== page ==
As a nursing student that was a tough pill to swallow. I’m not referring to patients who have succumbed to their health conditions, but rather those who suffer due to their active non-compliance with their care regimen.
During my third clinical rotation in Med-Surg, I was assigned to the Acute Cardiac Telemetry unit. The task at hand was to choose one patient among the four assigned to my nurse, develop a relationship with them, and create a care plan based on their needs and my assessment
My nurse suggested selecting a lady who had been on the floor for a while, as she had taken care of them before and knew they wouldn’t mind having a student observe and care for them. As the day began, I became interested in my patient’s medical history. They were born with a congenital heart anomaly and were admitted this hospitalization due to an acute exacerbation. Their current treatment involved managing fluid volume overload, which required strict fluid restriction. I vividly remember their Furosemide (diuretic) drip, as my clinical instructor commented that it was unusual to see a patient on such a prolonged and high-dose regimen.
As my shift went on, I learned more about my patient’s condition and medical history. I learned that she was a wife and a mother. I listened to her heart and lungs while they were on a phone call with her husband. Almost instantly, I wished for her to become healthy and wanted to see her go home. My nursing rotation schedule that semester was tough and I had not seen my family for more than 20 minutes in the span of 72 hours. If anyone knew the ache of being away from home it was me in that moment.
As I was constructing my care plan outside my patient’s room I noticed them step out while holding on to their diuretic drip and walk down the hall. I curiously watched them sneak to the elevators and slip out. My nurse was on lunch break and so there was no one around I could consult. 5 minutes later the patient walked back into her room with a very large soda in hand. An alarm went off in my head since I knew she was on a fluid volume restriction. I knocked on the door and peaked my head inside.
“May I come in?” I asked.
“Sure” came the reply. I walked in and asked if I could retake her vitals to which they said yes. As I took the patient’s pulse and blood pressure, I asked what they had in their hand.
“A drink” they replied.
“That’s a big cup don’t you think?” I asked with a pained smile. In return I got a raised eyebrow. “I haven’t had a drink all day. I’m thirsty.” Their tone was irritated and It was evident that they didn’t appreciate my opinion as a student. Realizing that this wasn’t a battle I couldn’t win in the remaining few hours of my caregiver role, I told myself that my words would do more harm than good. Reluctantly, I nodded and said, “I hear you.”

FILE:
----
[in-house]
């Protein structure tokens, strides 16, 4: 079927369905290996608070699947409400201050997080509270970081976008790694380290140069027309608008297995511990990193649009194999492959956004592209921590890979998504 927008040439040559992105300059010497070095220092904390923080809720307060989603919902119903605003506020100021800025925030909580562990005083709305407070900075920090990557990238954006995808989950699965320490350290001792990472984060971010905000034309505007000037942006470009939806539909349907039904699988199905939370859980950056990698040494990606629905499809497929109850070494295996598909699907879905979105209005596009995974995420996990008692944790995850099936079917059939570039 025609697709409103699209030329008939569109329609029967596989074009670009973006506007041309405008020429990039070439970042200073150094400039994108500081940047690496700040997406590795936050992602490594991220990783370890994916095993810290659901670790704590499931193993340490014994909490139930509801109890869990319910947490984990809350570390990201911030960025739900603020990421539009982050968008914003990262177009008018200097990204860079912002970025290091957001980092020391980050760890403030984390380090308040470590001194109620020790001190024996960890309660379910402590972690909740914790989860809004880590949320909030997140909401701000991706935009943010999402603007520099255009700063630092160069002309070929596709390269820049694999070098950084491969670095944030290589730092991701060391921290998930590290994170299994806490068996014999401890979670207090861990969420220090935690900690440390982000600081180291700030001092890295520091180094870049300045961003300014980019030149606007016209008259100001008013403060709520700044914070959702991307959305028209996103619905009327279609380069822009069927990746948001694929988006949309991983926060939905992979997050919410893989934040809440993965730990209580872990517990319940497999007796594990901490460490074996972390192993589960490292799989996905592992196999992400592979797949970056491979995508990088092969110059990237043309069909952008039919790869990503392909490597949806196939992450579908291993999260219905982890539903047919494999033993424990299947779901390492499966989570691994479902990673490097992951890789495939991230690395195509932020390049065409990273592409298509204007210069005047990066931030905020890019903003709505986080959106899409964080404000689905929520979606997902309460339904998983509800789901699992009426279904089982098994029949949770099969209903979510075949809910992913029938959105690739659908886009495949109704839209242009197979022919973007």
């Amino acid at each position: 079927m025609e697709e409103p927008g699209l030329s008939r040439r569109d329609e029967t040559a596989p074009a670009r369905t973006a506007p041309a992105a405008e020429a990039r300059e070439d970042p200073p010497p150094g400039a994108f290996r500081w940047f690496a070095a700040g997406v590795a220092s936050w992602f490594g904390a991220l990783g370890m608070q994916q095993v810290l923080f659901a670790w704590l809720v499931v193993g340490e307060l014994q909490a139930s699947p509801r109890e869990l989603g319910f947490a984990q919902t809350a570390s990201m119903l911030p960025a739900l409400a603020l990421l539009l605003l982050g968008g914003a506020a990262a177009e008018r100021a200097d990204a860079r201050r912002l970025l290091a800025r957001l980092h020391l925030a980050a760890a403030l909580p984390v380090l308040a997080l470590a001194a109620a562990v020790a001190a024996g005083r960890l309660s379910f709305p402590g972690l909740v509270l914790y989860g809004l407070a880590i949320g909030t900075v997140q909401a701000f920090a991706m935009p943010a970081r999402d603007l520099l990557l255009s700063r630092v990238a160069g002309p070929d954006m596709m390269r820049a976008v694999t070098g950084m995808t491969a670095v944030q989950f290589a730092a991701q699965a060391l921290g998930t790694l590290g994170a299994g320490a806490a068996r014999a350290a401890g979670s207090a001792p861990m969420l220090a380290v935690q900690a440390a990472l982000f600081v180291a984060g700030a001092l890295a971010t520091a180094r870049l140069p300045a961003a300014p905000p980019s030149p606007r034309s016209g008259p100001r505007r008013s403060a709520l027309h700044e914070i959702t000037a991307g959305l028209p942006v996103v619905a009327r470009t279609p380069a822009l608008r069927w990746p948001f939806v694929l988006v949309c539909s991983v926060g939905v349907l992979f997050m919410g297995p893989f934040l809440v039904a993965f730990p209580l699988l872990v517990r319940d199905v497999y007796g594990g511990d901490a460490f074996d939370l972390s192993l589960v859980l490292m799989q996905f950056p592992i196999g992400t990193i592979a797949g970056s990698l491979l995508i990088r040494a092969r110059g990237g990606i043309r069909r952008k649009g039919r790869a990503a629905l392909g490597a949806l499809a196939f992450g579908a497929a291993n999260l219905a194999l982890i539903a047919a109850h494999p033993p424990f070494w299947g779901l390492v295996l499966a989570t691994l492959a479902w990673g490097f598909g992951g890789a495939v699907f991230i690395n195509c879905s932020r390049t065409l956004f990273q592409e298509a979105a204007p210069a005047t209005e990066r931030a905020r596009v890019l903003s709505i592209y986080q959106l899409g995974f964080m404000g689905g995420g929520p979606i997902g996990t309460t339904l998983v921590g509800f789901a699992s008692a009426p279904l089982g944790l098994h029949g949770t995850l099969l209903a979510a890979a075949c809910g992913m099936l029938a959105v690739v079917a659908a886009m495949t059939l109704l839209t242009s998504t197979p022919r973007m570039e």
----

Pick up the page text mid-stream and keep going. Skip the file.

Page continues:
When my nurse had come back from her lunch break I let her know what had happened and she sighed and thanked me for letting her know. She went back into the room and I could hear her talking to the patient about how much she had to drink that day. I listened and nodded my head as my nurse educated the patient as to why they needed to keep their fluid consumption minimal. I could feel my patient’s eyes glaring at me through the blinds the whole time. I didn’t have the courage to go into the room and stood outside and watched my nurse talk to my patient.
Before the shift had ended my clinical instructor had stopped by to hear my report so far. I explained my care plan and rationales for my decisions. I pointed out my patient’s non-adherence and rattled off solutions on how to solve the issue.
“Perhaps we could get a sitter or turn on the bed alarm? We could have the charge nurse stop the patient from returning with drinks in their hand.” My instructor cut me short and reminded me that it is ultimately the patient’s decision whether they participate in caring for themselves or not.
“Remember, It is not appropriate to force care upon a patient.” My professor lectured.
“But she’s on the transplant list! We have to make sure she gets it”
“She most likely won’t. Not with her lack of effort so maintain her diet. She is invalidating herself as a prospective recipient and you can try your best to educate her but ultimately that is out of your hands.”
I just stood there. Stunned by her words. What she was saying made sense but I couldn’t accept the reality of the situation. Suddenly helplessness morphed into frustration and anger. Why is my patient actively ignoring her diet? Doesn’t she care about her family? Doesn’t she want a fighting chance to live a longer life with them?
“Sometimes when life becomes difficult, we hang onto little things that bring us comfort. Even if those habits are ultimately harmful to us.”
All I got was a pat on the back as my instructor walked away. Leaving me on the chair outside my patient’s window in deep contemplation on the quality versus the quantity of life. I felt helpless as I began to understand patient choices no matter how harmful are out of my hands, and these choices will eventually lead me to accept, you can’t save everyone.